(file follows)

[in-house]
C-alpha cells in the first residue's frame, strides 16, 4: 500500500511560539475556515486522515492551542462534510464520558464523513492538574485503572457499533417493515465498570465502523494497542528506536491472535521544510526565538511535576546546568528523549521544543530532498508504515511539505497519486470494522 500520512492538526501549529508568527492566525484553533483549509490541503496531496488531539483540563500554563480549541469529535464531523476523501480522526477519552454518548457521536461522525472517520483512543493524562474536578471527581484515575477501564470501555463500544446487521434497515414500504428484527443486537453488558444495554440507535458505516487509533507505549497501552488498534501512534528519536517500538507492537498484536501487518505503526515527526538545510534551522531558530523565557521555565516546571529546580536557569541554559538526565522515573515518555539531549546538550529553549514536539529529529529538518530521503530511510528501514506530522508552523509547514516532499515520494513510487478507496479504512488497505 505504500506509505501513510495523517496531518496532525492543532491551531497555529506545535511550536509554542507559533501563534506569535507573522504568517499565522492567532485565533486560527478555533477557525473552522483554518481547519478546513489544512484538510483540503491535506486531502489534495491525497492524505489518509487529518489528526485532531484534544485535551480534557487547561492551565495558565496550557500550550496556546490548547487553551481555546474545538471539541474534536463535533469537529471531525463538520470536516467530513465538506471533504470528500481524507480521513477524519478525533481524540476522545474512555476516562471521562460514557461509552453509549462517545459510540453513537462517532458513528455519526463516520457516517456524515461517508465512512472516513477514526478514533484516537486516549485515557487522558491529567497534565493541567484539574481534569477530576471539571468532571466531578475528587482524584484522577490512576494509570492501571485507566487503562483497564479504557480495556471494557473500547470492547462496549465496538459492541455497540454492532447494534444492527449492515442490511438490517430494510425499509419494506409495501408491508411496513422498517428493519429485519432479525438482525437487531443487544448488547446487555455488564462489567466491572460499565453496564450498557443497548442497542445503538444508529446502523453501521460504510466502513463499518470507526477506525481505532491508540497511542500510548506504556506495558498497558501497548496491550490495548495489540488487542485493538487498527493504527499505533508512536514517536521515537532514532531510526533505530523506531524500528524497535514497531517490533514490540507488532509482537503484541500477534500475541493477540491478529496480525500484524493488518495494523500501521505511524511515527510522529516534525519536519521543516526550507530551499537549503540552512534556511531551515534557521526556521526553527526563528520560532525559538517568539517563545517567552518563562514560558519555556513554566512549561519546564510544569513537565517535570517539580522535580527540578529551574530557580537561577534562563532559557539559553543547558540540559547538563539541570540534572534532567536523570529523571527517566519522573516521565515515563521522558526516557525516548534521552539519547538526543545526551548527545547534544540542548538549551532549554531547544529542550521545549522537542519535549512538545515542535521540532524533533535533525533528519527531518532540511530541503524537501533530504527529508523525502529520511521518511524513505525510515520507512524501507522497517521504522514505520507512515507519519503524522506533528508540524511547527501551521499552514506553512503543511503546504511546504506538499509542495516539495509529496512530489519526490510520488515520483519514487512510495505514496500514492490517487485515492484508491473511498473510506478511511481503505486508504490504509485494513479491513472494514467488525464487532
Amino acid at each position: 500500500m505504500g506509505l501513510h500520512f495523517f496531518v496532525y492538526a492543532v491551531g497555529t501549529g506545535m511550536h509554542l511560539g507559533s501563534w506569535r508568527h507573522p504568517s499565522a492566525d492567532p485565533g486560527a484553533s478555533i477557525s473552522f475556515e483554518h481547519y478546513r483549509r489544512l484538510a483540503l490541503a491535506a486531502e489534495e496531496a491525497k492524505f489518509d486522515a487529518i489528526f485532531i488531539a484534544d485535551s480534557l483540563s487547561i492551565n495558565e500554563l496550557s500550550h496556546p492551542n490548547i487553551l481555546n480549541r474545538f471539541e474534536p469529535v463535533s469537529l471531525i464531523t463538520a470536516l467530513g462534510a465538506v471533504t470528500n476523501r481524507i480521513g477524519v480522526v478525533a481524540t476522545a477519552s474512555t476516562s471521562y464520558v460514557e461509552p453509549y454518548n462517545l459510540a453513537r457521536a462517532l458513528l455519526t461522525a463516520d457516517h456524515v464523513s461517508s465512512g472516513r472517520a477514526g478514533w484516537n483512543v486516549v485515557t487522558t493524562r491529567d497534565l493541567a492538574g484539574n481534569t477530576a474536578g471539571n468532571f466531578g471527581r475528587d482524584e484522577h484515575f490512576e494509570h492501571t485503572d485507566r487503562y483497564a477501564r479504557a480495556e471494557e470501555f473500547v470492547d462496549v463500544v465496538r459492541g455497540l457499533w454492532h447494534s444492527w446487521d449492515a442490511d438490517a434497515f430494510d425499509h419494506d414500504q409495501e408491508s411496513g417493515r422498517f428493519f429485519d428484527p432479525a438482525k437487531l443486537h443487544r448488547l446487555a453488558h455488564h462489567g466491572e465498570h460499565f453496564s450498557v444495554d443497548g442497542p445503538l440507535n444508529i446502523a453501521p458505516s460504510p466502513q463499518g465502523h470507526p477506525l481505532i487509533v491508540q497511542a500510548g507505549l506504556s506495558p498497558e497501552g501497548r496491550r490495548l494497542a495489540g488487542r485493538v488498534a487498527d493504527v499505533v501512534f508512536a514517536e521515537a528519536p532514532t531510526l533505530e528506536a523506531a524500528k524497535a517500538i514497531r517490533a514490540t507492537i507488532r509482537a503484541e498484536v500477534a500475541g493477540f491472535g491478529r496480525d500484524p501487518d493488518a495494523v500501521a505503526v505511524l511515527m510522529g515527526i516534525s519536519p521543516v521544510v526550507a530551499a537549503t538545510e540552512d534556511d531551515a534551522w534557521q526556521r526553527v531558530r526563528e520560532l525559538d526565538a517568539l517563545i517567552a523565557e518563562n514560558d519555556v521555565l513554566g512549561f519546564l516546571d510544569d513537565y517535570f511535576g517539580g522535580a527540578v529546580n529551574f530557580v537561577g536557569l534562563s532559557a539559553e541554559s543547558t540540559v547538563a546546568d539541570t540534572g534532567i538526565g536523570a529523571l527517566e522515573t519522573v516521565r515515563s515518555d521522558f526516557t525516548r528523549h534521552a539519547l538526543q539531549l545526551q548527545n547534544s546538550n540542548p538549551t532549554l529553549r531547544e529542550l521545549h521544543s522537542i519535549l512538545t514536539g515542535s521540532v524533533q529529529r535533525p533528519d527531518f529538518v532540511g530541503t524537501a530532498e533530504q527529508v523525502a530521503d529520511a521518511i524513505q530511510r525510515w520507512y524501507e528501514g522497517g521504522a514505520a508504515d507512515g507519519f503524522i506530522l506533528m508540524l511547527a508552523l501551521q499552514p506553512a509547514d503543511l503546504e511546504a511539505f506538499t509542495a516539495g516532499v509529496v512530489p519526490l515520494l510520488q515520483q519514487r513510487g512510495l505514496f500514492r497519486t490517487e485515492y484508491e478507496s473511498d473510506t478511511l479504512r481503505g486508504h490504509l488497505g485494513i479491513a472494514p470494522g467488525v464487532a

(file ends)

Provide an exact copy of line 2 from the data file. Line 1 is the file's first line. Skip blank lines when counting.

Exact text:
C-alpha cells in the first residue's frame, strides 16, 4: 500500500511560539475556515486522515492551542462534510464520558464523513492538574485503572457499533417493515465498570465502523494497542528506536491472535521544510526565538511535576546546568528523549521544543530532498508504515511539505497519486470494522 500520512492538526501549529508568527492566525484553533483549509490541503496531496488531539483540563500554563480549541469529535464531523476523501480522526477519552454518548457521536461522525472517520483512543493524562474536578471527581484515575477501564470501555463500544446487521434497515414500504428484527443486537453488558444495554440507535458505516487509533507505549497501552488498534501512534528519536517500538507492537498484536501487518505503526515527526538545510534551522531558530523565557521555565516546571529546580536557569541554559538526565522515573515518555539531549546538550529553549514536539529529529529538518530521503530511510528501514506530522508552523509547514516532499515520494513510487478507496479504512488497505 505504500506509505501513510495523517496531518496532525492543532491551531497555529506545535511550536509554542507559533501563534506569535507573522504568517499565522492567532485565533486560527478555533477557525473552522483554518481547519478546513489544512484538510483540503491535506486531502489534495491525497492524505489518509487529518489528526485532531484534544485535551480534557487547561492551565495558565496550557500550550496556546490548547487553551481555546474545538471539541474534536463535533469537529471531525463538520470536516467530513465538506471533504470528500481524507480521513477524519478525533481524540476522545474512555476516562471521562460514557461509552453509549462517545459510540453513537462517532458513528455519526463516520457516517456524515461517508465512512472516513477514526478514533484516537486516549485515557487522558491529567497534565493541567484539574481534569477530576471539571468532571466531578475528587482524584484522577490512576494509570492501571485507566487503562483497564479504557480495556471494557473500547470492547462496549465496538459492541455497540454492532447494534444492527449492515442490511438490517430494510425499509419494506409495501408491508411496513422498517428493519429485519432479525438482525437487531443487544448488547446487555455488564462489567466491572460499565453496564450498557443497548442497542445503538444508529446502523453501521460504510466502513463499518470507526477506525481505532491508540497511542500510548506504556506495558498497558501497548496491550490495548495489540488487542485493538487498527493504527499505533508512536514517536521515537532514532531510526533505530523506531524500528524497535514497531517490533514490540507488532509482537503484541500477534500475541493477540491478529496480525500484524493488518495494523500501521505511524511515527510522529516534525519536519521543516526550507530551499537549503540552512534556511531551515534557521526556521526553527526563528520560532525559538517568539517563545517567552518563562514560558519555556513554566512549561519546564510544569513537565517535570517539580522535580527540578529551574530557580537561577534562563532559557539559553543547558540540559547538563539541570540534572534532567536523570529523571527517566519522573516521565515515563521522558526516557525516548534521552539519547538526543545526551548527545547534544540542548538549551532549554531547544529542550521545549522537542519535549512538545515542535521540532524533533535533525533528519527531518532540511530541503524537501533530504527529508523525502529520511521518511524513505525510515520507512524501507522497517521504522514505520507512515507519519503524522506533528508540524511547527501551521499552514506553512503543511503546504511546504506538499509542495516539495509529496512530489519526490510520488515520483519514487512510495505514496500514492490517487485515492484508491473511498473510506478511511481503505486508504490504509485494513479491513472494514467488525464487532